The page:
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3. Create a Safe Outdoor Space for Kids



When weather permits, I feel there is no better place to play and learn than outdoors. It is an opportunity to breathe fresh air, get the daily dose of Vitamin D, enjoy the flora and fauna of the garden, study the clouds and sky, and just relax.

The challenge is to make your outdoor space safe for kids with learning disabilities, whether physically challenged or needing protection from wandering away, or other issues as discussed below.

Some of the outdoor challenges to consider

1.
Foot protection. Some kids may not like the feel of grass under their feet, so I recommend they wear flip-flops with sling backs even in summer. Also, they are protected from sharp objects like small rocks and the stray bottle cap or other small debris. And, if there are pets in the family shoes protect from a step into their 'you know what'. In my garden I even have droppings to clean up from the large birds like geese that fly over, as we are just a couple of blocks from a nature preserve.

2. Surface under play equipment. There are lots of commercial rubber-like pads that can be placed under the swing set or jungle gym. My favorite choice is beach sand, though. It looks natural and is easy to groom with a rake and refresh as necessary. How about building a sturdy wood border out from the play equipment to contain the sand and sandcastle equipment. This could make part of your yard a real kids' area like the local playground, with the advantage it is right under your eyes, being in your own yard.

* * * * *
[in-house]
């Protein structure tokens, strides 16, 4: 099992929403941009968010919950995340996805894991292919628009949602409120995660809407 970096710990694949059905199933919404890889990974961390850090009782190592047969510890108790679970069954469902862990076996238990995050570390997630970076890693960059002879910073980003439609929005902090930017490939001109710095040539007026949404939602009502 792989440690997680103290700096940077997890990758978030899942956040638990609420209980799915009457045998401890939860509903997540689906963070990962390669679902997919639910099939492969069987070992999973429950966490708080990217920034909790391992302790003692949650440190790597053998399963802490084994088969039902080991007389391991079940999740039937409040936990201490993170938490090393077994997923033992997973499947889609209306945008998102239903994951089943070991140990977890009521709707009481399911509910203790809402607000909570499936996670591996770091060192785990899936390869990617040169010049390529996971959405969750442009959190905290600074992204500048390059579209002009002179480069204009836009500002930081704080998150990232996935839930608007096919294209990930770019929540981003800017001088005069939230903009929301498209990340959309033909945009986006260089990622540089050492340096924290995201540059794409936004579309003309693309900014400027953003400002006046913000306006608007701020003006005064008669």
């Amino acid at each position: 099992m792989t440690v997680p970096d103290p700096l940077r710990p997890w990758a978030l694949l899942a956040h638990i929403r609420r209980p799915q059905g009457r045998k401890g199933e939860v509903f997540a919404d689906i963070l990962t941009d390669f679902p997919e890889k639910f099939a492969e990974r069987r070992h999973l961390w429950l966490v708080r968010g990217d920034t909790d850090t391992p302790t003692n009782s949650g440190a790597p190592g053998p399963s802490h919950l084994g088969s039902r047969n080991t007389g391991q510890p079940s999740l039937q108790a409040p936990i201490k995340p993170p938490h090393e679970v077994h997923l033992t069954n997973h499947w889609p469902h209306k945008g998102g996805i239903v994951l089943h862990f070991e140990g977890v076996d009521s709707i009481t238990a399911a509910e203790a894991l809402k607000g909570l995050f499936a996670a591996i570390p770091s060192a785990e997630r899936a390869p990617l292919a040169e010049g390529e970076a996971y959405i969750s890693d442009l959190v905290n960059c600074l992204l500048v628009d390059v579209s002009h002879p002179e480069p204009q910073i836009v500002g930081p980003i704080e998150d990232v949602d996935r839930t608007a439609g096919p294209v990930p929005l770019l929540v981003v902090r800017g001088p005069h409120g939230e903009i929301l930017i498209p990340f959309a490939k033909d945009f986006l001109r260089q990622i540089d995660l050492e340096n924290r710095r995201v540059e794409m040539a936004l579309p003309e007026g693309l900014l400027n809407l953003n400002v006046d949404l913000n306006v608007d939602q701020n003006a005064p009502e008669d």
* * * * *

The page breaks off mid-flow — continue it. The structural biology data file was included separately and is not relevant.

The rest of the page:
3. Pets' area. If you have rabbits or dogs who have their own house or cage it is important to teach the kids not to tease the animals and to respect their space. If your kids can help out, it is good for the kids' self esteem to participate in your animals' care. Bonding with animals, learning to care for animals is easier for some kids to practice who have communication issues with people. Later, the skills learned communicating and talking with pets can be carried over to human interaction.

4. Perimeter fencing and gates. Sturdy fencing is necessary if you really need to contain kids in an area. I like chain link fences because it can serve as a guide and support for vines and while offering safety it is see-through so does not limit the views beyond the yard. But every case is different and all kinds of fencing have pros and cons.

5. Water hazards. With ponds, make sure there is a grate with small spaced grids installed just below the water level to eliminate accidents. Jacuzzis should have tight covers that can be walked on and so should pools. Check with the regulations in your state to see if a pool needs its own gate enclosure.

In summary, take a look around your garden and yard to see where there may be problems, and reserve some time to make your yard a safe and fun place for all members of your family to enjoy!


Article by Susan Kramer

 

Related Ebooks and Books:

 

Click on cover image to read about
Yoga for all Kids Preschoolers to Teens

http://www.susankramer.com/yogaforallkids.html
Yoga for all Kids, Preschoolers to Teens by Susan Kramer

Click on cover image to read about
Rhythms and Dances for Toddlers and Preschoolers

http://www.susankramer.com/preschoolers.html

Rhythms and Dances for Toddlers and Preschoolers

 

 

 

More Health and Safety Lessons:

 

 

 

1. A Lesson in Giving Food
2. Backyard Physical Activities
3.
Create a Safe Outdoor Space for Kids
4. Halloween Safety Ideas for Kids of all Abilities
5. Harsh Weather Tips
6.
Holiday Safety for Kids
7.
Holistic Living Benefits All Kids
8. Illness or Accident Leading to a Challenge
9.
Make Autumn a Time for Kids' Yearly Checkups
10. Street Safety Tips for Kids

11. Teach Kids a Relaxation Technique
12. The New Classroom or School when Challenged
13.
Walking and Talking with Kids
14. Warm Up Exercises Outdoors in Cold Weather
15. Winter Tips for Challenged Kids
16.
Mercury and Developmental Problems
17.
Get the Lead Out - Lead Poisoning Dangers

 

All articles copyright 2000-2017 Susan Kramer

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